NASA's Virtual Environment Workstation


NASA's Virtual Environment Workstation (VIEW) project 1985 California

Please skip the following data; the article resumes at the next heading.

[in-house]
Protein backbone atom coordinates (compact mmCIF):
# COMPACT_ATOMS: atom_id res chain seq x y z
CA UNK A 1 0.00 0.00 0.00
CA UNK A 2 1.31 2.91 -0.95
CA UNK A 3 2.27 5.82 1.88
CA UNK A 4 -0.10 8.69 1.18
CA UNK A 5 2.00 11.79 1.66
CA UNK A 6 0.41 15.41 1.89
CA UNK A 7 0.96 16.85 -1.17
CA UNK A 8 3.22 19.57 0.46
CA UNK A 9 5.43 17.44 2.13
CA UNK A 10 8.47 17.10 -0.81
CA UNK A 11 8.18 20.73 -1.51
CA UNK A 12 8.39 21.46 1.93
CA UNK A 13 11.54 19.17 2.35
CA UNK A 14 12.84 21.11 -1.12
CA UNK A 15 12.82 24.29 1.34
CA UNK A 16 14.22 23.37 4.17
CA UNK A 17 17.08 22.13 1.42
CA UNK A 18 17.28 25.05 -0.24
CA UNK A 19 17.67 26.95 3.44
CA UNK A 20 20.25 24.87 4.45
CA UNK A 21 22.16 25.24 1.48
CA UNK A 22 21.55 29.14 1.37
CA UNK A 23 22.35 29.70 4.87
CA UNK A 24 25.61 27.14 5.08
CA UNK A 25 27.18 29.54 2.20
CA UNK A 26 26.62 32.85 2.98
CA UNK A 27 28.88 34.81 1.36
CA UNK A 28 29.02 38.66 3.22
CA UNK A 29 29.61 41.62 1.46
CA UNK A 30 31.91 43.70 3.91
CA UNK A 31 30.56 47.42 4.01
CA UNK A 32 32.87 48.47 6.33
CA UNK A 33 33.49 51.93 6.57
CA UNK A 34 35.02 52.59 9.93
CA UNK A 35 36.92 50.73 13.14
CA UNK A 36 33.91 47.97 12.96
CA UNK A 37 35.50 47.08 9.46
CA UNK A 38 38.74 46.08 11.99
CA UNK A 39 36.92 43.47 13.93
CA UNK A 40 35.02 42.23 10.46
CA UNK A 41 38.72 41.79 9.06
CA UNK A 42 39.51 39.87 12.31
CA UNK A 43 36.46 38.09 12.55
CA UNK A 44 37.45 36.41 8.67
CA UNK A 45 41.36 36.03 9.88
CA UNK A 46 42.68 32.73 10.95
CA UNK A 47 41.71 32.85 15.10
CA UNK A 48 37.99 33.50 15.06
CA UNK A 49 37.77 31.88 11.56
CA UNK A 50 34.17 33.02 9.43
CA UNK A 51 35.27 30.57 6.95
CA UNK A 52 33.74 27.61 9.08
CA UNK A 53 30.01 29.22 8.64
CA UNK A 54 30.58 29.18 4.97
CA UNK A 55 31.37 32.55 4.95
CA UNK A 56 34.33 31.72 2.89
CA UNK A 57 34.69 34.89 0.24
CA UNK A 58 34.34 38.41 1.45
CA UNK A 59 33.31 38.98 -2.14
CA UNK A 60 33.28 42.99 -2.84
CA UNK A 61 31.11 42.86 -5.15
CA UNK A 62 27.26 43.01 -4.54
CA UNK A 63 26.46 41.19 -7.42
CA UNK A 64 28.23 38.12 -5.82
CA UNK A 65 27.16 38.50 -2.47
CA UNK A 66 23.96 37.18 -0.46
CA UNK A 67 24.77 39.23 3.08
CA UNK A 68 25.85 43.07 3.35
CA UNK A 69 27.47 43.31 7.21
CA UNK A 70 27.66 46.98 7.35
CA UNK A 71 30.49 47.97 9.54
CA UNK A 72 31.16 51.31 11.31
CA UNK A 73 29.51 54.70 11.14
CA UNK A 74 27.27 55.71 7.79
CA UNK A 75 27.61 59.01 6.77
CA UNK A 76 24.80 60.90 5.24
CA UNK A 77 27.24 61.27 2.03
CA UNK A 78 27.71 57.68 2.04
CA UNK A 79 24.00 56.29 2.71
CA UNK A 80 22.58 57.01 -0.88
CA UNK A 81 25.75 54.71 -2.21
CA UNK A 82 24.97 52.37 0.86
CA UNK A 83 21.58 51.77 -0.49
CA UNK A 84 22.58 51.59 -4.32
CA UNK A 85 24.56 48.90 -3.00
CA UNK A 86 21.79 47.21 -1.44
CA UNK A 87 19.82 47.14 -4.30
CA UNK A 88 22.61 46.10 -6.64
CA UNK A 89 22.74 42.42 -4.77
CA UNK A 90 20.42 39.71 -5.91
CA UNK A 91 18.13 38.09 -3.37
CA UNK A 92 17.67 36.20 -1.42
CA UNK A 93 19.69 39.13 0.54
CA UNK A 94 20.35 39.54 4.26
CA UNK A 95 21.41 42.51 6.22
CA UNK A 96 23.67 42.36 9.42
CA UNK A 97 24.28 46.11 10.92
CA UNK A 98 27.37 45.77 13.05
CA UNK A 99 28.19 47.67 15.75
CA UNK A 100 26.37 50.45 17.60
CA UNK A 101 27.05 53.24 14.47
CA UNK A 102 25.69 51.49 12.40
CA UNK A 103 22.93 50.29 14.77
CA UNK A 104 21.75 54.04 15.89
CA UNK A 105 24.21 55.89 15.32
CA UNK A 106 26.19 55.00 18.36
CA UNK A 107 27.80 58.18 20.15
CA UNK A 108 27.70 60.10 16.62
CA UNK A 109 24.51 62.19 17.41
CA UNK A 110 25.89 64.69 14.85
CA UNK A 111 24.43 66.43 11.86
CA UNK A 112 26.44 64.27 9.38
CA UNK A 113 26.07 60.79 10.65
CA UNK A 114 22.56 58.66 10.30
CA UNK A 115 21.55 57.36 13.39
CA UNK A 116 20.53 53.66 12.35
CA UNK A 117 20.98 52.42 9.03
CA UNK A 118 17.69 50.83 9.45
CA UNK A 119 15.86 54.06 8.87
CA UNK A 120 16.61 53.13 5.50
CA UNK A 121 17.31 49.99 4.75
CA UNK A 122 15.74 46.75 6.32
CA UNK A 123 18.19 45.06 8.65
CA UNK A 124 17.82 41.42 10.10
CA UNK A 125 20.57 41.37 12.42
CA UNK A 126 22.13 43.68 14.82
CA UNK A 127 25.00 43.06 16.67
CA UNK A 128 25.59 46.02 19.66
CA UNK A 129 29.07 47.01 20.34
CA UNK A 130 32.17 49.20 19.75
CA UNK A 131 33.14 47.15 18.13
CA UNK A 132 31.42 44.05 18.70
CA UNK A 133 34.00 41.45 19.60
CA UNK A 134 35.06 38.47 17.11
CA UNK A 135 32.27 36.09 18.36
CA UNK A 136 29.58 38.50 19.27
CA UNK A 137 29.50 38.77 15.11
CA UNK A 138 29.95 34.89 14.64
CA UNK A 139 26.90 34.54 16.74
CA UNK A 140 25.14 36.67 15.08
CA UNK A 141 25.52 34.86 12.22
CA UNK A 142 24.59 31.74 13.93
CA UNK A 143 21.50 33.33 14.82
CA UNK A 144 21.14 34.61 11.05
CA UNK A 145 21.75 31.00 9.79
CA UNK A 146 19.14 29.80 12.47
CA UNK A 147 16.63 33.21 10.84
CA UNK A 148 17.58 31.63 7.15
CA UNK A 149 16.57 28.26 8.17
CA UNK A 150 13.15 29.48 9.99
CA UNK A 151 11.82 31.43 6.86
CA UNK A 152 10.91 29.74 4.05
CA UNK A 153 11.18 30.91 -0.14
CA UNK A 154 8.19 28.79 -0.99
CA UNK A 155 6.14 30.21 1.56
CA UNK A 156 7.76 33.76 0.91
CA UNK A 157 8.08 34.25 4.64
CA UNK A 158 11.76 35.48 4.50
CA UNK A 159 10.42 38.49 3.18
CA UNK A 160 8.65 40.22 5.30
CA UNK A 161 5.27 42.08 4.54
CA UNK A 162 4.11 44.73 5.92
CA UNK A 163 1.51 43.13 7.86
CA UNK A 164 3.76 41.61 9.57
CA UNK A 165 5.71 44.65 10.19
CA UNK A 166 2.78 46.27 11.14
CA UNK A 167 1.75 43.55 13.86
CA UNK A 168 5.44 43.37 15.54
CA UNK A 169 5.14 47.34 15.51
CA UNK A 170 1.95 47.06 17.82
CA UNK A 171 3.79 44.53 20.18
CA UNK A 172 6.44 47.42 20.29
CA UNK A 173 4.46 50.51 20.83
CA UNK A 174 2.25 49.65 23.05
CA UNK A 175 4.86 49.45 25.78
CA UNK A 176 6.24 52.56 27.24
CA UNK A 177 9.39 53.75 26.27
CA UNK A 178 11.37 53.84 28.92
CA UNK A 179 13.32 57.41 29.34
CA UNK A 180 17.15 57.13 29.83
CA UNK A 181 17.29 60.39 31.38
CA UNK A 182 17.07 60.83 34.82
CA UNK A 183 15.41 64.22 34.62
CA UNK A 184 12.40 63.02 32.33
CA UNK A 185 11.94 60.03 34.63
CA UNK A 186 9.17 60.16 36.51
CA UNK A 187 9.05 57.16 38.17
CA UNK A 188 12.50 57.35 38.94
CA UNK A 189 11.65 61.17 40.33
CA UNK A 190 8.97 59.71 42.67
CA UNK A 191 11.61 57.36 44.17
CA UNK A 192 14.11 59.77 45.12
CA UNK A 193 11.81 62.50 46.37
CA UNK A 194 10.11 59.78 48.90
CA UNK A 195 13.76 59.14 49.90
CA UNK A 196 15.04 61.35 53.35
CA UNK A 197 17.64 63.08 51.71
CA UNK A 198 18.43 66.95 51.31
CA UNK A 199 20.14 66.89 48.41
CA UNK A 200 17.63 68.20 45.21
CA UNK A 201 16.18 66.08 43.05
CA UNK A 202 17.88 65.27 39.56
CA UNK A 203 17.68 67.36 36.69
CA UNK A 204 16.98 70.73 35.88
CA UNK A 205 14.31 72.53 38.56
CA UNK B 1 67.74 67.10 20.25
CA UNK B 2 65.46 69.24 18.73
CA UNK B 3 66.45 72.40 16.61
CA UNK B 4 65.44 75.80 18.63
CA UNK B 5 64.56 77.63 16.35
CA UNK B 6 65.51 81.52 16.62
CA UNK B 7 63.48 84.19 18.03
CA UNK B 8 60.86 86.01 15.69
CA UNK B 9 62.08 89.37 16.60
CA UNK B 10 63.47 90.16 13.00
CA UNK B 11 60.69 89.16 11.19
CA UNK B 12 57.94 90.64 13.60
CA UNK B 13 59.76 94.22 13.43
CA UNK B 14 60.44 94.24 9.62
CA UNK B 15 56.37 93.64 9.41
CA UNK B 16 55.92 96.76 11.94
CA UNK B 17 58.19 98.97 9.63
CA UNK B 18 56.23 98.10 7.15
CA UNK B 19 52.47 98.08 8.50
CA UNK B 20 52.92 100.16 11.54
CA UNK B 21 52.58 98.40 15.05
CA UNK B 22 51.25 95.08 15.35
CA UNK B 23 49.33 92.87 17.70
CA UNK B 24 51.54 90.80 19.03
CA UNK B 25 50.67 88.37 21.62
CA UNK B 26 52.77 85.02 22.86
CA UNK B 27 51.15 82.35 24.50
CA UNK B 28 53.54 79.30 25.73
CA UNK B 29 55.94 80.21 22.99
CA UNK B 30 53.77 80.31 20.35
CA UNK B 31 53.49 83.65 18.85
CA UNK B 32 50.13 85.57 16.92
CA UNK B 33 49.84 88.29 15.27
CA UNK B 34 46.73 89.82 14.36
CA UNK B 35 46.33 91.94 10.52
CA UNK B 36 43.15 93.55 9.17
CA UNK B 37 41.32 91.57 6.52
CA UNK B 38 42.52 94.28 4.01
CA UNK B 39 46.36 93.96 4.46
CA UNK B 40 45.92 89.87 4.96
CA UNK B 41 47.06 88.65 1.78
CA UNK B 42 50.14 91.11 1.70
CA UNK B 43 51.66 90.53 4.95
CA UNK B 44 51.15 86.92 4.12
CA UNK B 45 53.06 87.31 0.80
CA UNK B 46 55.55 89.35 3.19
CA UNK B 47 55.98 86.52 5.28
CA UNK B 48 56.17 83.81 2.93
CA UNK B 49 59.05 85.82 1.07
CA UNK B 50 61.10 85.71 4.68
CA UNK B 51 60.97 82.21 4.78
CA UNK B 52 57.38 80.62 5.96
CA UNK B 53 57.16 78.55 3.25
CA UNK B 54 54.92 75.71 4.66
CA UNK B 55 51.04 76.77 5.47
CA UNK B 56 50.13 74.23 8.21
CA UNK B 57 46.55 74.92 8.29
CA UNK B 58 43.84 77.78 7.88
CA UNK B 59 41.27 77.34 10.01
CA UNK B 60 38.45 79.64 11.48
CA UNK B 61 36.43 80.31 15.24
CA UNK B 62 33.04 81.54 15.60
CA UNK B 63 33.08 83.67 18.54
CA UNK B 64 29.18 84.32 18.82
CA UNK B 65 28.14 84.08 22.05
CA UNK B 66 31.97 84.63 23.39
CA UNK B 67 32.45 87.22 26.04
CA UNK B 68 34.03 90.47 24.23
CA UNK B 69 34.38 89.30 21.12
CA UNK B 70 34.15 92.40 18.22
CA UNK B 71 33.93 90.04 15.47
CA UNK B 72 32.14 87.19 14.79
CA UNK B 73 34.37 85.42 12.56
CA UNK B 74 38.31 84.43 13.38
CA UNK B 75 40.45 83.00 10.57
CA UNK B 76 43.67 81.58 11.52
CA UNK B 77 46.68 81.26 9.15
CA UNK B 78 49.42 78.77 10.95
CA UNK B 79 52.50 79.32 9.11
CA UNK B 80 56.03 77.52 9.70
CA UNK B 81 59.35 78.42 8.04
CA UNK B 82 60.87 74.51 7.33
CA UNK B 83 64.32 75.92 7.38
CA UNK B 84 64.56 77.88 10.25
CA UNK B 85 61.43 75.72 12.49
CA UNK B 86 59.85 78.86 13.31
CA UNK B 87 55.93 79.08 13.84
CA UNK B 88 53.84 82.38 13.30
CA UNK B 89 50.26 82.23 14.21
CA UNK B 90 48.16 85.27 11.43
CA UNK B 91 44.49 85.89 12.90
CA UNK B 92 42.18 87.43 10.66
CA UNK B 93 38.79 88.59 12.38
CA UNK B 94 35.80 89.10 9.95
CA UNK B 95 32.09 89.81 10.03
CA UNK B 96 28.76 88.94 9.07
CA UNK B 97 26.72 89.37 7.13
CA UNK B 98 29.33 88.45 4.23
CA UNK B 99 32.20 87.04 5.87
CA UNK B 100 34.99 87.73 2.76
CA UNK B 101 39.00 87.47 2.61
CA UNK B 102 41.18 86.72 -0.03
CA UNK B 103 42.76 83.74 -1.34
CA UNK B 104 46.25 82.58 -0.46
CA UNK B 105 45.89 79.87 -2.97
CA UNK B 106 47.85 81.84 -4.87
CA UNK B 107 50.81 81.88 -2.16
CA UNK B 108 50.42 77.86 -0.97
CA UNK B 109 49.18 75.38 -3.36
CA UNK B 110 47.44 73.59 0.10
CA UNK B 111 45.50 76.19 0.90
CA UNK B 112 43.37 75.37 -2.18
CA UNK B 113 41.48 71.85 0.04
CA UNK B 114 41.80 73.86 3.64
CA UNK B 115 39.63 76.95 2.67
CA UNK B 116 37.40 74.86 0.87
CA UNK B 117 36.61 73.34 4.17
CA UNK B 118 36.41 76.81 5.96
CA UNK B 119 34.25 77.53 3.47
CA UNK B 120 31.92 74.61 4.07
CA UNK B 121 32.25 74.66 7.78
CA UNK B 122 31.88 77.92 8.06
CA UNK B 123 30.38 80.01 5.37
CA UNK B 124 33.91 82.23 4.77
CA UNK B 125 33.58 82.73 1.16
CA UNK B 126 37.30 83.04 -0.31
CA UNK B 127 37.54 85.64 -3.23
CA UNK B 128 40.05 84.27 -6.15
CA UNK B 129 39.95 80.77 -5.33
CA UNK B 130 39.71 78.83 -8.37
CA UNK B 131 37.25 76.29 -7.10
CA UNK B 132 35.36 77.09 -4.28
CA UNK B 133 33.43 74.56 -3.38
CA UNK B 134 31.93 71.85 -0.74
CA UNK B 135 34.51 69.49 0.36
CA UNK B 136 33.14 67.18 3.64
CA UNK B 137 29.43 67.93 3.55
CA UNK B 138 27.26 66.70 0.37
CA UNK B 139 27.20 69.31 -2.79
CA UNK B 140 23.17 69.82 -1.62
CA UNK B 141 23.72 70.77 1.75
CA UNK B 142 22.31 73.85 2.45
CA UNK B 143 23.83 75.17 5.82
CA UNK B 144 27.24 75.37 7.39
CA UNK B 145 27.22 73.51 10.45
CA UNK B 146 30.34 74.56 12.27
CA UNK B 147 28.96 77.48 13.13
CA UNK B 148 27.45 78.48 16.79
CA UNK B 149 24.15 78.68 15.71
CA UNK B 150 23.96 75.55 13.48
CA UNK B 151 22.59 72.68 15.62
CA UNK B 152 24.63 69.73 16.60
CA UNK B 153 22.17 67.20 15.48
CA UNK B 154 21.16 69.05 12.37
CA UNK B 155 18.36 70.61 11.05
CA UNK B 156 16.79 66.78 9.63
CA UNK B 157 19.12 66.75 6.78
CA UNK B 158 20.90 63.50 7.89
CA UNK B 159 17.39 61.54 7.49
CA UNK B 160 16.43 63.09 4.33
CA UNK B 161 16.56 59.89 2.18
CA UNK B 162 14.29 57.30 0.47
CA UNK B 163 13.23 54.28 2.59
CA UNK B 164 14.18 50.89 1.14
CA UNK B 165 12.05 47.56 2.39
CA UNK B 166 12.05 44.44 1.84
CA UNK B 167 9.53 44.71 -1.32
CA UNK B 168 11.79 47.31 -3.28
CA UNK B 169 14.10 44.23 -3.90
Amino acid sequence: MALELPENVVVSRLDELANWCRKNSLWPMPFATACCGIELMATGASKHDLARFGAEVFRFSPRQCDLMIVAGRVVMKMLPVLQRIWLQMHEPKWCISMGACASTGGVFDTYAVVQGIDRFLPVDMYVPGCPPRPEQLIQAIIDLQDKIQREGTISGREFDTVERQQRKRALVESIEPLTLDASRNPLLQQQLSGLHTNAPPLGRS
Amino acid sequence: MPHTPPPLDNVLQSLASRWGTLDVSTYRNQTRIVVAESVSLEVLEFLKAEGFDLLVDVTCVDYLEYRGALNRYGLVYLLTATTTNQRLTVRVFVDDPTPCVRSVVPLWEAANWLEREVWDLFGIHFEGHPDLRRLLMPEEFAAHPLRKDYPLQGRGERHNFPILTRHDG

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By 1985, Scott Fisher left Atari to join NASA's Ames Research Center at Moffett Field, California, as founding director of the Virtual Environment Workstation (VIEW) project. The VIEW project put together a package of objectives that summarized previous work on artificial environments, ranging from creation of multisensory and immersive “virtual environment workstations” to telepresence and teleoperation applications. Influenced by a range of prior projects that included Sensorama, flight simulators, and arcade rides, and surprised by the expense of the air force's Darth Vader helmets, Fisher's group focused on building low-cost, personal simulation environments. While the objective of NASA was to develop telerobotics for automated space stations in future planetary exploration, the group also considered the workstation's use for entertainment, scientific, and educational purposes. The VIEW workstation, called the Virtual Visual Environment Display when completed in 1985, established a standard suite of VR technology that included a stereoscopic head-coupled display, head tracker, speech recognition, computer-generated imagery, data glove, and 3-D audio technology.